SAN JOSE – An Apple software engineer has filed a lawsuit after being denied long-term disability benefits, which he claims he is entitled to for the post-traumatic stress disorder (PTSD) he developed in June 2015.

Christopher Kane filed the suit against Cigna Corp., doing business as Cigna Insurance Group and Life Insurance Co. of North America, claiming he suffers from PTSD from his time in the Iraq War. He filed the complaint under the Employee Retirement and Income Security Act on Jan. 3 in the U.S. District Court for the Northern District of California.

While Kane received short-term disability benefits until he was terminated in June 2016, his application for long-term disability benefits was denied by Cigna Corp. He is seeking entitlement to the disability benefits he filed for under the terms of his agreement, as well as all legal fees and any other relief deemed just by the court.

In question in the case is the PTSD diagnosis and whether it qualifies for long-term disability benefits.

“PTSD is an anxiety disorder that occurs in people who have experienced a trauma in their life or multiple traumas,” Dr. Mark Balabanis, who teaches a course on PTSD at the University of California, Berkeley, told the Northern California Record. “What is happening with PTSD is people are having an initial reaction to a traumatic experience, but then for people that develop PTSD, they continue to experience the echoes of reaction to memory and to situations that they feel unsafe or remind them of the trauma.”

Kane’s PSTD might qualify him for disability benefits because it can affect functioning in many areas of life, from vocations to relationships, Balabanis said.

“Certainly, the disorder can impair and affect functioning, and there are different levels of severity,” he said. “Usually the more severe and prolonged the syndrome, the more it would impair functions.”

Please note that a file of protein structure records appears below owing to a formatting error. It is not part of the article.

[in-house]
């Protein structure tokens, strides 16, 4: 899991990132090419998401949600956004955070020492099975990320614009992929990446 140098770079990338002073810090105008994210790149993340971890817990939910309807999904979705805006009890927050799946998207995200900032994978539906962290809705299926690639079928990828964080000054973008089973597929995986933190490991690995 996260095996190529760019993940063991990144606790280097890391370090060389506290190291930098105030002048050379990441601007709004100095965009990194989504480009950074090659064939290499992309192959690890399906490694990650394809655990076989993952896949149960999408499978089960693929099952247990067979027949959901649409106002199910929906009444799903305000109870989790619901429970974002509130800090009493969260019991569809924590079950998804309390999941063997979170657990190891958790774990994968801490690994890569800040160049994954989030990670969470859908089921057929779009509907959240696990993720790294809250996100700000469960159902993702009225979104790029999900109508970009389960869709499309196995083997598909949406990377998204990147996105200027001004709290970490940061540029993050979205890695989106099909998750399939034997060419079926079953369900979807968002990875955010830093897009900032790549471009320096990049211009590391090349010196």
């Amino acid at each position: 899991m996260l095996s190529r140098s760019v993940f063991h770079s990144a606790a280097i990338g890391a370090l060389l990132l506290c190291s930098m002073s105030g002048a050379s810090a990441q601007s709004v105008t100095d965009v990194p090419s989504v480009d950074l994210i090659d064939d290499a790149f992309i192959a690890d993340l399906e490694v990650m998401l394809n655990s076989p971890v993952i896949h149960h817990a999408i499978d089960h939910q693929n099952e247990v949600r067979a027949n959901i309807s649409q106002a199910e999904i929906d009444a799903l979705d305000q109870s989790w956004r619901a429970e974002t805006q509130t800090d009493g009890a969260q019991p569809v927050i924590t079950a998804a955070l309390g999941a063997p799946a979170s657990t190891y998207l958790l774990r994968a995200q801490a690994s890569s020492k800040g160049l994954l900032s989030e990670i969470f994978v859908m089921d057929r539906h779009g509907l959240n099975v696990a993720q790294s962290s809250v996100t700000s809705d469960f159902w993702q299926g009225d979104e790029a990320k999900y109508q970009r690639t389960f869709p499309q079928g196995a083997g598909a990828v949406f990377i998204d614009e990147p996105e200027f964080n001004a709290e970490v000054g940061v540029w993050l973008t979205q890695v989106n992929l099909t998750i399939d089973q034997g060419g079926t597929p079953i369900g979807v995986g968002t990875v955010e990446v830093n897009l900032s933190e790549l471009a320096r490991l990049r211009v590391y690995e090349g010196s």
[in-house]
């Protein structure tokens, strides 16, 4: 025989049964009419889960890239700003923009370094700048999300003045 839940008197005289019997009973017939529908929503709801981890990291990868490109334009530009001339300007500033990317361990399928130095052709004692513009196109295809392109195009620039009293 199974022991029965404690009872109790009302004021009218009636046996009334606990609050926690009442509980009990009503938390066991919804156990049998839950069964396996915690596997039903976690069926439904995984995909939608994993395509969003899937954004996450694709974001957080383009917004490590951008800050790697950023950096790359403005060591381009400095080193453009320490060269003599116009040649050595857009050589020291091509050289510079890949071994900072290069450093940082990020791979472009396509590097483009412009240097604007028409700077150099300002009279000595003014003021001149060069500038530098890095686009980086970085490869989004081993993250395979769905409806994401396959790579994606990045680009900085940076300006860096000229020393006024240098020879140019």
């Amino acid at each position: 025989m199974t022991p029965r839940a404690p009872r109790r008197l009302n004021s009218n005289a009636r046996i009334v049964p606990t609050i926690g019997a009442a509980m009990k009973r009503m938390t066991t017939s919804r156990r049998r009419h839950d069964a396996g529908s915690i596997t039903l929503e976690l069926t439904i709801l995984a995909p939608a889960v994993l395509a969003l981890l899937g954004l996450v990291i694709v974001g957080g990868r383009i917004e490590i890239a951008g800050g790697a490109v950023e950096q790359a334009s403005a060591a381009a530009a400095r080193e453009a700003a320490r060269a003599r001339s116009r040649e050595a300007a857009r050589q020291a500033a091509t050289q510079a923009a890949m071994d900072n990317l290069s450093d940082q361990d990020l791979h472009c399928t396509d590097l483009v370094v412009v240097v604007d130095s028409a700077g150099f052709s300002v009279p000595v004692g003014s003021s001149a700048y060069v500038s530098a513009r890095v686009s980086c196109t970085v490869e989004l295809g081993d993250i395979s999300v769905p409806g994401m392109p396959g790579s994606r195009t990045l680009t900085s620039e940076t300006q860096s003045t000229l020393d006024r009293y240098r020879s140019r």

Classified as a mental illness disorder, PTSD has carried a stigma that only recently has become more understood by society.

“The diagnosis itself has a long history of being misunderstood and stigmatized,” Balabanis said. “Nowadays, I think we’re starting to catch up a little bit, and people are starting to understand it a little bit better and realize that if a person has been traumatized then it’s a mental illness. People are becoming more and more aware of it.”

Balabanis added that PTSD symptoms can vary depending on the circumstances and the individual, but it is the anxiety aspect of the disorder that can most affect a person who has gone through a traumatic event.

“Their diagnosis is actually an anxiety disorder that can be disabling, but the disabling part depends from case to case,” Balabanis said.

He also said that in these instances, a veteran often would receive “treatment and compensation for having been impaired or injured in this way."

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